Masdeu, et al.24 pointed out that the group of faller had a significantly greater degree of white matter hypodensity of the elderly. They have shown the relation between the faller and cerebral lesion. Hypodensity on CT appeared to be less parenchymal tissue in cerebrum, which indicated decline of brain volume. The above two groups used CT image, not MRI. In our present study, we measured a 3D MRI volume of brain which seems to be a realistic estimation. However, there was no significant difference between fracture and control groups. Koller, et al.22 also reported that only significant difference in supratentorial measures was dilatation of the lateral and third ventricle without changes in cerebral atrophy, in good agreement with our findings.

Degeneration of the cerebellar vermis results in gait disorder characterized by wide-based stance, inability to perform tandem walking, and truncal instability; characteristics similar to predominant signs observed in senile gait patients. However, there was no CT evidence suggestive of atrophy of the vermis or enlargement of the superior cerebella cistern.22 Paradiso, et al.25 demonstrated that the cerebellum may contribute to several aspect of cognition, showing that cerebellar volume was significantly correlated with the ability to retain already encoded information in the verbal domain and with fine motor dexterity. Cerebellar volume positively correlated in general; however the relationship did not show any statistical significance. The structural and functional relationships between cerebellum and verbal memory functions are consistent with evolutionary theory for the physiogenetical increase in the size of the cerebellum. Uncomplicated chronic alcoholism groups with ataxic deficit showed decline in cerebellar atrophy. They also mentioned the relation between the ataxia and cerebellar atrophy in normal population. Patients with cerebellar disease, such as cerebellar ataxia, definitely showed ataxic gait and increased risk of fall. However, the present study demonstrated no evidence that the fallers with hip fracture were related to the problem of balancing and postural instability, thus impliying that the cerebellar involvement is remote. Analyzing the above mentioned literature, each author advocated different and opposite results. In the literature, we found that most studies evaluated only CT scan, but not 3D MR images. To our best knowledge, there is no study to show direct relation between fall injury and brain volume. Therefore, even though this is a negative study, we think that this has an enough value as a preliminary study.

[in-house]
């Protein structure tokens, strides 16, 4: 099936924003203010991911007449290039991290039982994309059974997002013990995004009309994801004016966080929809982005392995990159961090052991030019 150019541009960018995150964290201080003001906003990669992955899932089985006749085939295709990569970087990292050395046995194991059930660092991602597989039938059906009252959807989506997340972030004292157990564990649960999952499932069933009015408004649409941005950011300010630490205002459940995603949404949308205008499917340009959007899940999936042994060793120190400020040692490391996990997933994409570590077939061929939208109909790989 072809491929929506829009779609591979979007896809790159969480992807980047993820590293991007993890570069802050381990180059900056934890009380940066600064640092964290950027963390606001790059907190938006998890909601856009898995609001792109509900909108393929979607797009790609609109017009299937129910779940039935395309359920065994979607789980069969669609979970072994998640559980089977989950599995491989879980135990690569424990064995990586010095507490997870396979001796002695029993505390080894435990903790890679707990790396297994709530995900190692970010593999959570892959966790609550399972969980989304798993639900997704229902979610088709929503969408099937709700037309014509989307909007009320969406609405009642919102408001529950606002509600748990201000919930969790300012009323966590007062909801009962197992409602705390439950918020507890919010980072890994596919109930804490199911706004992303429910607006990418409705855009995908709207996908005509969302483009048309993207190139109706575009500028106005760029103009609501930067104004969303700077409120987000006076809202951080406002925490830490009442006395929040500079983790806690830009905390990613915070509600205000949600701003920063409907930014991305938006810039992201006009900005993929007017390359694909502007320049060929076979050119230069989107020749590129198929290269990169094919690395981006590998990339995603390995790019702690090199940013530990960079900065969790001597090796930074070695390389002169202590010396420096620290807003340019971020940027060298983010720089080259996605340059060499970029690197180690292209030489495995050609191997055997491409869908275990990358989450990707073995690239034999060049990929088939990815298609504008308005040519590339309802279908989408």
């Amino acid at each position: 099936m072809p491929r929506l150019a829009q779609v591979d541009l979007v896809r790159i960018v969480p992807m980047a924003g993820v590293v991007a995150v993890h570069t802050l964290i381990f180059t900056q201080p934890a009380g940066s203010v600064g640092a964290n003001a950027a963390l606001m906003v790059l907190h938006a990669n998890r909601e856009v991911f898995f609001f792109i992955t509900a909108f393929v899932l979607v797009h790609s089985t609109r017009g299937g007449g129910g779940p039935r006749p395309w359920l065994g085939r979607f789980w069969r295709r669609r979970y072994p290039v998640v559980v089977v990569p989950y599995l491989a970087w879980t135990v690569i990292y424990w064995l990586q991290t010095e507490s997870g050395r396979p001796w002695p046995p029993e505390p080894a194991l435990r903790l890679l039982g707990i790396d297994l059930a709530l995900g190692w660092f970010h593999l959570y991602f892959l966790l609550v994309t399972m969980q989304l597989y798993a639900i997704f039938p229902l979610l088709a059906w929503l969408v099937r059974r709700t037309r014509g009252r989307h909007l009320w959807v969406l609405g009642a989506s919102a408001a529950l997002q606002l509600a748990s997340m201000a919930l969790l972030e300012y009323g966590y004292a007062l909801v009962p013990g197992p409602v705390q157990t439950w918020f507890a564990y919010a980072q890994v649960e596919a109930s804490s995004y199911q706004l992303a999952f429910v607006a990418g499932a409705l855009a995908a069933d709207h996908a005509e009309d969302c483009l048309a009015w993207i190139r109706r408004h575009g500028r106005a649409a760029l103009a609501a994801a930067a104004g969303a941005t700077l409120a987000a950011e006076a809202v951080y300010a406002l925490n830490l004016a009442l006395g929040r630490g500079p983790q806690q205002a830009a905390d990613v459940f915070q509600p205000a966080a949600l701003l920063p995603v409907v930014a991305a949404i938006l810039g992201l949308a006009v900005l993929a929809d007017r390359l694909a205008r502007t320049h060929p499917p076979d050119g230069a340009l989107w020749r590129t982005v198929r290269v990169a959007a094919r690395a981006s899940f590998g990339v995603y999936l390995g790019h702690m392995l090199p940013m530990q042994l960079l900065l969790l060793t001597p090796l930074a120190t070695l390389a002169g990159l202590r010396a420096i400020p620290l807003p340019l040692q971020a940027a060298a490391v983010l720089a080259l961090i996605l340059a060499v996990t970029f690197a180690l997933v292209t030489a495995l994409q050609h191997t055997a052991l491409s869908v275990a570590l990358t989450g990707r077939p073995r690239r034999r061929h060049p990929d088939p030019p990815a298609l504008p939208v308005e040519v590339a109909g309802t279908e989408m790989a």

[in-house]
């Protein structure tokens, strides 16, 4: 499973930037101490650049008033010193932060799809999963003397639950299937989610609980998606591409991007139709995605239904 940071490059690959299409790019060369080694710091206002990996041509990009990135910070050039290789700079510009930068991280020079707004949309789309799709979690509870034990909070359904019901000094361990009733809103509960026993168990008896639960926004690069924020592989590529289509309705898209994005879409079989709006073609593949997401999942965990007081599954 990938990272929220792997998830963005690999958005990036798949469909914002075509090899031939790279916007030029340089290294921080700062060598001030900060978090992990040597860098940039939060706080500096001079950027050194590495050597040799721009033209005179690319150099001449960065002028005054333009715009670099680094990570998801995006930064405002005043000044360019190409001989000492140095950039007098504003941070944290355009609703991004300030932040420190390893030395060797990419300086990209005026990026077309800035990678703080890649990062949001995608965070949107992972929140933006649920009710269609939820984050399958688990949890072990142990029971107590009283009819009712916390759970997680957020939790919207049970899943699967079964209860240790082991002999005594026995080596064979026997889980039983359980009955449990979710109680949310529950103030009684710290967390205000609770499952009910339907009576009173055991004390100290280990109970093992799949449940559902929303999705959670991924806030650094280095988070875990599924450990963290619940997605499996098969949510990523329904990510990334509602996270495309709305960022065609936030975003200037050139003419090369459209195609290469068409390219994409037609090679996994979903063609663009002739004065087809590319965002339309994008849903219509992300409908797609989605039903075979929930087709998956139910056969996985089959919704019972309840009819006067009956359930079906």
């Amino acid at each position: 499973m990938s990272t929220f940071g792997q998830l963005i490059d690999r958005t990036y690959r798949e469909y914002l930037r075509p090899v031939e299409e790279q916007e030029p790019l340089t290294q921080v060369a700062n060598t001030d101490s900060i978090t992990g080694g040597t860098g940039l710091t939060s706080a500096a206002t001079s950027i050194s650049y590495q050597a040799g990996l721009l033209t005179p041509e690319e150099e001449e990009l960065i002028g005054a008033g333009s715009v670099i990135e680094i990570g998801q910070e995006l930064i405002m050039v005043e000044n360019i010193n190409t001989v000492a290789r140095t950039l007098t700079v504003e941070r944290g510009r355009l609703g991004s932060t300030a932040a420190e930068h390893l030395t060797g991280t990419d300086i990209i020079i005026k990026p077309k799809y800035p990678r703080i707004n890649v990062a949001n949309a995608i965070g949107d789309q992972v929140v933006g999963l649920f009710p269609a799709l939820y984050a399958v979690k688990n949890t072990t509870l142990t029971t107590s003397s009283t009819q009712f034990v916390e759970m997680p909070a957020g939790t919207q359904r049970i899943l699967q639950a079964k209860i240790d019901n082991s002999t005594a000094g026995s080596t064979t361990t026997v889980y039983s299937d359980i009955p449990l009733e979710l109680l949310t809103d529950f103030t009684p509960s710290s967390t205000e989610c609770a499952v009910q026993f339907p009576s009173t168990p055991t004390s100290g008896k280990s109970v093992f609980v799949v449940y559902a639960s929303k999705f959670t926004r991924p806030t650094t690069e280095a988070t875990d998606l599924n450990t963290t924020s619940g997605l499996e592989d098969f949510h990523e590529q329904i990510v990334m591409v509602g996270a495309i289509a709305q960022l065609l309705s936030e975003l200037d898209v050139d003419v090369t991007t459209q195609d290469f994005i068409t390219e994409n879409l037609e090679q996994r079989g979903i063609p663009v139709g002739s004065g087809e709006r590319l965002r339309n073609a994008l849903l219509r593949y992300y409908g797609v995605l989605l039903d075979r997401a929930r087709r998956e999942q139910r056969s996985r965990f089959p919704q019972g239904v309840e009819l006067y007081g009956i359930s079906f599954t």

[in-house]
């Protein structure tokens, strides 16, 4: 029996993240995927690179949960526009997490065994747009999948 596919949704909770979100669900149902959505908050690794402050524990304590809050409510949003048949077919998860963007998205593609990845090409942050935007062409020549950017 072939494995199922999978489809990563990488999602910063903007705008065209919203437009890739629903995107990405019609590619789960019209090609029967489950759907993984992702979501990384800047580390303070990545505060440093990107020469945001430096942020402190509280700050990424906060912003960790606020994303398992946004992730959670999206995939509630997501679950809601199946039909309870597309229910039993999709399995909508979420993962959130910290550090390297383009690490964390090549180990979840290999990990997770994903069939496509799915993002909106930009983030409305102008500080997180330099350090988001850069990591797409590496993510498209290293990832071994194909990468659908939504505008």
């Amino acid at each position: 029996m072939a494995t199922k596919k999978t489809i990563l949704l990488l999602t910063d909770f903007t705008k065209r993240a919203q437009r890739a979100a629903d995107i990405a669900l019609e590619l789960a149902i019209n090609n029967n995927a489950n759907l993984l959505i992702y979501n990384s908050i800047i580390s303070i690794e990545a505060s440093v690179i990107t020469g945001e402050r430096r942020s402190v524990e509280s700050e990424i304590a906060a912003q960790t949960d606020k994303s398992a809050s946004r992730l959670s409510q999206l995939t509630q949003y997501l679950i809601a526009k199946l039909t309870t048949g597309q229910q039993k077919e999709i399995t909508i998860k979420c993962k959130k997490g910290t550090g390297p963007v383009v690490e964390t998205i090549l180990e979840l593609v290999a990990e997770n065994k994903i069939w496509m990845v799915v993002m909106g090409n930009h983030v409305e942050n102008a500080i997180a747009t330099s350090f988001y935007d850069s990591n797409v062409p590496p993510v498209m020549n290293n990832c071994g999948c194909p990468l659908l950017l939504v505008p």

Although immense effort has been given to the control of subjects in parameters affecting the brain size (cerebral and cerebellum), especially body weight, height, intelligence and so on.26,27 In the present study, we did not address the factors affecting the postural instability, such as muscle strength. Significant associations have been found between muscle strength in the lower limb and falls,28 and a substantial proportion of elderly women have the risk of fall from muscle weakness while climbing steps, and reduced strength in plantar-flexor muscles considerably impairs the ability to generate stability torques at the ankle joint.29 The other factor to affect postural instability is peripheral sensory-motor function. Some authors have found greater levels of visual field dependence in elderly fallers compared with non-fallers.28

Our study has a few limitations. First, the number of subjects was too small because of the strict criteria for patient selection. Second, imaging study was done without clinical evaluation for the function of cerebellum. Most clinical evaluation of balance and postural stability is done on stance. Hip fracture patient cannot stand as they did before the injury. Thirdly, there are numerous variables that are found to affect the brain size. Therefore, further prospective study measuring relative volume (cerebral volume/intracranial volume) to calculate each part of cerebella volume would be mandatory to further explore this issue in detail.


The authors have no financial conflicts of interest.

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Article Categories:
  • Original Article
    • Orthopedics & Spine

Keywords: Hip fracture, brain atrophy, relationship for high incidence of fall.